Then, what exactly constitutes a “record” for this purpose?
“documentary materials, or any reasonably segregable portion thereof, created or received by the President, his immediate staff, or a unit or individual of the Executive Office of the President (EOP) whose function is to advise and assist the President, in the course of conducting activities which relate to or have an effect upon the carrying out of the constitutional, statutory, or other official or ceremonial duties of the President...” (44 U.S.C. §§ 2201)
So, literally any documentary material passing to or from the President (and the Vice-President) and, by extension, their staff that has anything to do with the performance of the official duties of the office is considered a presidential record. That is a tremendous amount of paperwork and records!
Everything from an official bill signed during a Signing Ceremony all the way through a note scribbled on a Post-It or napkin while working after-hours in the Residence. It’s all-encompassing. For example:
The determination is simple: Is it documentary material of importance, and was it created during the official discharge of the office of the President? If so, it’s an official presidential record — and it must be preserved by the President on behalf of the American people.
Next, what happens with these records? They are organized and cataloged for historical purposes and set on a disclosure schedule according to their various categories of sensitivity. Much of the history we’ve read about since Nixon came from “documentary materials” that were preserved thanks to the Presidential Records Act. Through the lens of time and history, records created in the moments surrounding the lofty decisions that a president makes can be fascinating artifacts of history within themselves. And many of them together could be woven into a colorful tapestry of presidential history in the right hands.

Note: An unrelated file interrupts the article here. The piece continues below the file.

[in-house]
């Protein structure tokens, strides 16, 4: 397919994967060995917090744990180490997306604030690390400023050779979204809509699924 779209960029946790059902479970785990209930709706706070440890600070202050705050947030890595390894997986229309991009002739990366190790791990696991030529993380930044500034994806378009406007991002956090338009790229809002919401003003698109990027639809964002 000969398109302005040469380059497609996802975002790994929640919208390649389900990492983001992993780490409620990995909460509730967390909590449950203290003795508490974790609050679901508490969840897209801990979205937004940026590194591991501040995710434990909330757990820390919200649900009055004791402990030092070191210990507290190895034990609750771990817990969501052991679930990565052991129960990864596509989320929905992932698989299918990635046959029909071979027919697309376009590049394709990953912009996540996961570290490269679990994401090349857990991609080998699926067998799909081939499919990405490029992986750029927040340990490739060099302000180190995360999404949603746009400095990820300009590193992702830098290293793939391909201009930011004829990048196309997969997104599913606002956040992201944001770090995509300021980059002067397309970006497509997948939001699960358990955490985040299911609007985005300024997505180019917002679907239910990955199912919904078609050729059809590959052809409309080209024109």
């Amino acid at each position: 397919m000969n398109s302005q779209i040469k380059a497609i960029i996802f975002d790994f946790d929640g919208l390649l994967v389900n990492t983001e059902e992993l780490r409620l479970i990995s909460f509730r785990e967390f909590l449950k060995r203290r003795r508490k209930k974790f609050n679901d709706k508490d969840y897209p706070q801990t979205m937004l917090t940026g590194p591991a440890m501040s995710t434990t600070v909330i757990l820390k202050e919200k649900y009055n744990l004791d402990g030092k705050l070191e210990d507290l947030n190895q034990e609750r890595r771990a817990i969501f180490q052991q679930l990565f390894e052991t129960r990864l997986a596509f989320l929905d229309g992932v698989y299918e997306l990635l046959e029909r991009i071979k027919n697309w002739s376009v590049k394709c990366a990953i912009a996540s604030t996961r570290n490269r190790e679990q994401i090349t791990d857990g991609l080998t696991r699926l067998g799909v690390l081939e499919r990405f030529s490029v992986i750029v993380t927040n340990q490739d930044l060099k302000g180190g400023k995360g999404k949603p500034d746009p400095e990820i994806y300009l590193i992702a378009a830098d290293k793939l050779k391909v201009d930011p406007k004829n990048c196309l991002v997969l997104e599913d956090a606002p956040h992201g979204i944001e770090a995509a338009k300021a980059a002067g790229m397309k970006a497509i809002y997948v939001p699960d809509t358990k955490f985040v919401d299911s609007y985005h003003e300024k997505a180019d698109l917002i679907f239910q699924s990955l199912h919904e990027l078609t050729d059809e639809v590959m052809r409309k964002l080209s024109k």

There are also some very important stipulations that come with it:
- The records must be kept by a sitting president, but they can be given over to the Archivist of the United States, whose official duty it is to oversee the National Archives. This often happens well into a presidential term when boxes and reams of records (or terabytes of digital records) need to be removed from operational rotation because they’re unlikely to be needed, but still preserved and awaiting official review and disposition.
- Those records given over to the Archivist may not be disclosed during a sitting president’s current term without presidential approval (as they are technically in custody of them until their term ends)
- Only at the end of a president’s term in office does the Archivist become responsible for custody of the records and control access to them and ultimate disclosure of them.
- Once the Archivist takes custody of documents after a President leaves office, various timers begin that require public disclosure and access to the records in a timely manner (44 U.S.C. §§ 2203).